The worst of the unforgettable storm that pulverised Newcastle was over but gusting wind and spluttering rain persisted as I made my way to a meeting at Honeysuckle with then NSW Treasurer and Hunter Minister Michael Costa. The meeting, with my client Port Waratah Coal Services, was a routine affair until a staffer poked her head in and said something about a coal ship about to beach off Newcastle’s Nobbys Beach. The meeting ended quickly.
I headed for my car, with only one destination in mind. Gripping eyewitness accounts of the ship sliding her way onto Newcastle’s doorstep were all over the radio now. The roads were blocked as people jostled towards the beach for a look.
I phoned Anders Egehus, the Australia managing director of Svitzer, the tug boat and maritime services company, another of my clients. Get ready for a media onslaught if you’re chosen to handle the salvage response, I said. It would be quite a ride given that the spectacle was there for any camera to pick up.
With my ex-journo juices flowing, I also called the chief of staff desk at National Nine News in Sydney where I’d been an on-road reporter for many years. The legendary reporter Peter Harvey happened to pick up and, “Yes Matty,” he said in his assuasive tuba-voice, “the chopper’s on its way”.
“Can you see the ship?” Harvey asked as I got closer to Nobbys Beach. I looked through the windscreen at the foamy puffs of water lashing high over the deck.
“Oh, can I what . . .”
The hull of the 40,000 tonne Pasha Bulker was strikingly red. A garish lipstick-coloured lump with white accommodation quarters jutting from the stern like high density home units – in the middle of Newcastle’s main beach.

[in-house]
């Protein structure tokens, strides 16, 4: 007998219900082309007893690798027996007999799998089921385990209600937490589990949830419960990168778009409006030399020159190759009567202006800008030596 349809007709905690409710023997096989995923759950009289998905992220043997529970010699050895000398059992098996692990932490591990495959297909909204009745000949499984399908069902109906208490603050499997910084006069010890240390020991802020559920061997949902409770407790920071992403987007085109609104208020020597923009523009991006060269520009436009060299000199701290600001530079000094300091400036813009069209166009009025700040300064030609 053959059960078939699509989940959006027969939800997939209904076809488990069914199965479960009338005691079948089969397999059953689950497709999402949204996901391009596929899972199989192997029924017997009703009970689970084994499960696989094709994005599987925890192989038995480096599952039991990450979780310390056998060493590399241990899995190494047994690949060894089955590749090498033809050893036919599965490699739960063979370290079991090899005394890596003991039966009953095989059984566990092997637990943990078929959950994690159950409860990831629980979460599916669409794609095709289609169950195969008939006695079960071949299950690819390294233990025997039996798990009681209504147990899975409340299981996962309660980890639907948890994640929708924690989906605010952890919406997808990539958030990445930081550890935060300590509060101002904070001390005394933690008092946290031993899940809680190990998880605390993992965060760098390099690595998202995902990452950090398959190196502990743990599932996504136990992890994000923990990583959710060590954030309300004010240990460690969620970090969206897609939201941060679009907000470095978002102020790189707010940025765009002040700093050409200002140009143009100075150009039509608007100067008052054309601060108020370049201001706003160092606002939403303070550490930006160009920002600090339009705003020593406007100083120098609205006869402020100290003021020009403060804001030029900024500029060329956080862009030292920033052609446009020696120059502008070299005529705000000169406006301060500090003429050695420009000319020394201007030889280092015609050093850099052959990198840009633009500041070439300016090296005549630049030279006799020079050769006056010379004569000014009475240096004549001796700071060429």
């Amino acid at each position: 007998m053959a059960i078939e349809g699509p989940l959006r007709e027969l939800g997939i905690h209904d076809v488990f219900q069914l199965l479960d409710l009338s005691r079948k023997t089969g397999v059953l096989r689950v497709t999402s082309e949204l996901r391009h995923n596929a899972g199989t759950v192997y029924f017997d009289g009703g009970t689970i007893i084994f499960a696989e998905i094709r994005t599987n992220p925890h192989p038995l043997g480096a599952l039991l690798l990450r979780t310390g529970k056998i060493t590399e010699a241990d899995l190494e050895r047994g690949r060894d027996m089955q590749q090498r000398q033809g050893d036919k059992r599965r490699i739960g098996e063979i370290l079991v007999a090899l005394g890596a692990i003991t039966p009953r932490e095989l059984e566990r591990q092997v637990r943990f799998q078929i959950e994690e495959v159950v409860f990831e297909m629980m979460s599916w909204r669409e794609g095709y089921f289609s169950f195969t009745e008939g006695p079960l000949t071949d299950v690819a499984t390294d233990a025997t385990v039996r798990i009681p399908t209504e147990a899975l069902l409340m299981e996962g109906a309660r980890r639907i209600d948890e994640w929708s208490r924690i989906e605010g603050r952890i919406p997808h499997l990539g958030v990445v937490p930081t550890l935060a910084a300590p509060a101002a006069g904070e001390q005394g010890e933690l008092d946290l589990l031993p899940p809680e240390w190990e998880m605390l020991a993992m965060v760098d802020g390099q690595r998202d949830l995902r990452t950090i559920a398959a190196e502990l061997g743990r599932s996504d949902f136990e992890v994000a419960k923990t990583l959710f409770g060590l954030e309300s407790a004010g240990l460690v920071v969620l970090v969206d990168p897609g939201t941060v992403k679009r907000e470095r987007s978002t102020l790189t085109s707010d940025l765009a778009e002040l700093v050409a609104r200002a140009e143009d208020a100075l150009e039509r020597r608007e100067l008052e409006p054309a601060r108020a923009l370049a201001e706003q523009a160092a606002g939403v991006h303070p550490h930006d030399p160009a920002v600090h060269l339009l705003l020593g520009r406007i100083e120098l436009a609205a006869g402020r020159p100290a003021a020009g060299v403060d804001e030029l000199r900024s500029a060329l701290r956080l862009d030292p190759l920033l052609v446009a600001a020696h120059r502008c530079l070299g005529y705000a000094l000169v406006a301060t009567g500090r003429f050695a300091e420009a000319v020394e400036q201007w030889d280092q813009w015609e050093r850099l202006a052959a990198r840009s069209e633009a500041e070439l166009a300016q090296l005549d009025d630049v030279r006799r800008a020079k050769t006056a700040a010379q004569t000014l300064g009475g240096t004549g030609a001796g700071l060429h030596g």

ANDERS Egehus outlined that if Svitzer was to head the salvage operation it would be overseen by the Holland-headquartered salvage arm of the business (Svitzer Salvage, now called ‘Ardent’), although the towage arm would play a big role providing tugs and personnel. Many such tugs were based in Newcastle and had entered the treacherous waters off Newcastle at the height of the storm to try and rescue not only the Pasha Bulker but two other vessels that came close to beaching (a feat that would see the crews presented with bravery awards).
The company’s locally based salvage figures were ready should they be contracted by the vessel owner to respond. It was a case of lying low until that happened. The Westpac helicopter had rescued all crew from the vessel and, with forecasts that the weather would ease, the Pasha Bulker appeared to be firmly grounded – for now.
Svitzer Salvage got the contract. It didn’t take long for media calls from around the world to come in. I’d already spoken with Newcastle Port Corporation CEO Gary Webb (who had overall responsibility for the emergency response) and his media manager Keith Powell. Thankfully both were already doing a solid job briefing the media on location.
EGEHUS and I went into the boardroom of Svitzer’s Newcastle tug base. A slightly bearded man in his mid-30s dressed in orange overalls and pecking at his mobile device gave a no-nonsense glance across the table he was sitting at. Anders introduced him as Drew Shannon, one of two salvage masters overseeing the job. Drew was handling shore-side logistics and operations while his counterpart David Hancocks had the reins of on-board operations. Shannon was hardly in the mood for small talk as we waited for Gary Webb to arrive.